Amid all of the coronavirus news it can sometimes be forgotten that there have been many other mysterious afflictions that have plagued us over the years, and some of these remain mostly unexplained. Tucked away in a rugged and remote part of northern Kazakhstan’s Akmola region is the tiny village of Kalachi. With a population of only between 580 and 680 people it is a dusty, rural speck on the map that most people would normally not pay much attention to. Yet beginning from 2013 this isolated village began to fall victim to a mysterious medical condition that would cause sudden stupor and sleep, soon spread to a good portion of the population, and its cause still poorly understood and which has earned this place the nickname “Sleepy Hollow.”
In March of 2013, people in Kalachi, Kazakhstan, began displaying some very bizarre symptoms. They would suddenly, for no apparent reason at all fall sleep, even while walking, talking, doing chores, or otherwise engaged in a period of wakefulness, sometimes for just a few hours, but in other cases for days on end, occasionally for more than a week. These sleep states were more reminiscent of comas than actual normal sleep, with the victim unable to be roused or woken, but in some cases wandering about in some sort of zombie-like trance before going under again. These people usually finally came out of the episode suffering myriad symptoms such as nausea, headaches, dizziness, and in some cases vivid, often terrifying hallucinations, and none of these people would remember a thing, completely unaware of what had happened. One professor Leonid Rikhvanov, of the Tomsk Polytechnic University in Russia explained of the symptoms:
The disease is characterized by the fact that the sick immerse [themselves] in unusually long sleep, while to bring them into full consciousness is practically impossible on the first day. During hospitalization, people exposed to the disease were marked by identical complaints: dizziness, weakness, loss of coordination, unconsciousness or semiconscious state for up to three days. You wake them up, they can speak to you, reply to you, but as soon as you stop talking and ask what bothers them, they just want to sleep, sleep, sleep. After passing the first symptoms, they get headaches, become confused, and suffer emotional instability and memory disorders, which can last up to several weeks. In some cases, hallucinations occur, particularly in children. Some repeatedly fall asleep.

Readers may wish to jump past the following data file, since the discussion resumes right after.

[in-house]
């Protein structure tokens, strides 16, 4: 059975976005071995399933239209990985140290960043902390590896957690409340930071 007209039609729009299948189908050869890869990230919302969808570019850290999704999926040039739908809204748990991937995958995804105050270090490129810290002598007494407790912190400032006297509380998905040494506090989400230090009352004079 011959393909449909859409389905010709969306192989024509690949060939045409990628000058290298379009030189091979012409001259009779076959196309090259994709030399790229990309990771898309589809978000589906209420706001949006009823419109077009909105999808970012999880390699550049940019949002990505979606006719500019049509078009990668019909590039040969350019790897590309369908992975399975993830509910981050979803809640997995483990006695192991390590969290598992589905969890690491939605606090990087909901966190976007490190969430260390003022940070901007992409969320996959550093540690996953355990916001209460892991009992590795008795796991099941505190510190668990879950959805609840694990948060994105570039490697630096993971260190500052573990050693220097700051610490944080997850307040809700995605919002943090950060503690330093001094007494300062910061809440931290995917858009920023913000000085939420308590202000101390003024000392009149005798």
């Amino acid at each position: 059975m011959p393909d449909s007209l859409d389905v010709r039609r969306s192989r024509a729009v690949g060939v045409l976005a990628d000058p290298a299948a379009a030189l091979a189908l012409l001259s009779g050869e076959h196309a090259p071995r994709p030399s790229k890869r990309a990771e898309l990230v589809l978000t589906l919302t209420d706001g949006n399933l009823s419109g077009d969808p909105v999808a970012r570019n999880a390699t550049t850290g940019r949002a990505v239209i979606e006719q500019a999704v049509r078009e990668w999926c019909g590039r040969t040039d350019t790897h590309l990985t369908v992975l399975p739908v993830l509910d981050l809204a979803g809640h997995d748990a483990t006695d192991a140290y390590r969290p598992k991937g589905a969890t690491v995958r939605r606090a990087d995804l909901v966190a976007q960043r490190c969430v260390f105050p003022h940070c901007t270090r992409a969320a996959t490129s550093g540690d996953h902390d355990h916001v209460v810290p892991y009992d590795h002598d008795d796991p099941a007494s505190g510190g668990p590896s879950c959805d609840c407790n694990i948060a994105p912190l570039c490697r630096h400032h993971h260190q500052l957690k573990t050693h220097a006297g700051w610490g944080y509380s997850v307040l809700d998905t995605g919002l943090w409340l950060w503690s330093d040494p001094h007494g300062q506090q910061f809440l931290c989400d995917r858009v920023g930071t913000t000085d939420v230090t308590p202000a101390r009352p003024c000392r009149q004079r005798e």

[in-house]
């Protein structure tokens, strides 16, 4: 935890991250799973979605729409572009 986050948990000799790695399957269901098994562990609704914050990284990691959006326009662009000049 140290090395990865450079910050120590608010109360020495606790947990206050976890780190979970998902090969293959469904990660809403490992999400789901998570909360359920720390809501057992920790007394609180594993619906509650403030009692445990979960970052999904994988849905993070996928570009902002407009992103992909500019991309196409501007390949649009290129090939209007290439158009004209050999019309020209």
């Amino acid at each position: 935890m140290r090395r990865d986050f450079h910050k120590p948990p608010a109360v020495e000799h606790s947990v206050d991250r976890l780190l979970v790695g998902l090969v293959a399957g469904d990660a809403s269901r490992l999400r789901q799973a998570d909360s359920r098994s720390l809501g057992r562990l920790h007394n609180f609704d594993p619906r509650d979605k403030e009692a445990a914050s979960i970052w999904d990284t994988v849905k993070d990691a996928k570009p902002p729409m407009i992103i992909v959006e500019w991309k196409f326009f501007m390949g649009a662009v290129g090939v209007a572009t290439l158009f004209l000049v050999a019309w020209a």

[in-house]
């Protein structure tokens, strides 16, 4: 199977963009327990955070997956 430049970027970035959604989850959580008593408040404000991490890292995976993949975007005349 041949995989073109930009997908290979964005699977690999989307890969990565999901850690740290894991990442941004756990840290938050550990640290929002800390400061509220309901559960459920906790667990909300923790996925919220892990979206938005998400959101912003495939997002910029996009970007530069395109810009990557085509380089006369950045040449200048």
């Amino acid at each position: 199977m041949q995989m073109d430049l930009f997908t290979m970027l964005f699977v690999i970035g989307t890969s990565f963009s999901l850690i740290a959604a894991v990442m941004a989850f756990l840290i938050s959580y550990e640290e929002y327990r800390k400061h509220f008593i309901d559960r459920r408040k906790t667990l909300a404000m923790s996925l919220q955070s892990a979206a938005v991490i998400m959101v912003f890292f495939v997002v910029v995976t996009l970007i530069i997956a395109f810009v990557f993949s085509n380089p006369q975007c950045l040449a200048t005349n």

The strange condition seemed to be completely unpredictable and random, striking at any time and affecting people of all ages, sometimes the same person on several occasions. Making it even more bizarre still was that even pets were reported as falling victim to the mysterious illness. The strange sleeping sickness began to spread around, eventually striking down over 150 people and even affecting the neighboring village as well, and through all of this no one had any idea of what was causing it, who was more susceptible, or how it was spread. Even actual sleep specialists had no idea what was going on, and in the absence of any answers, speculation was rampant.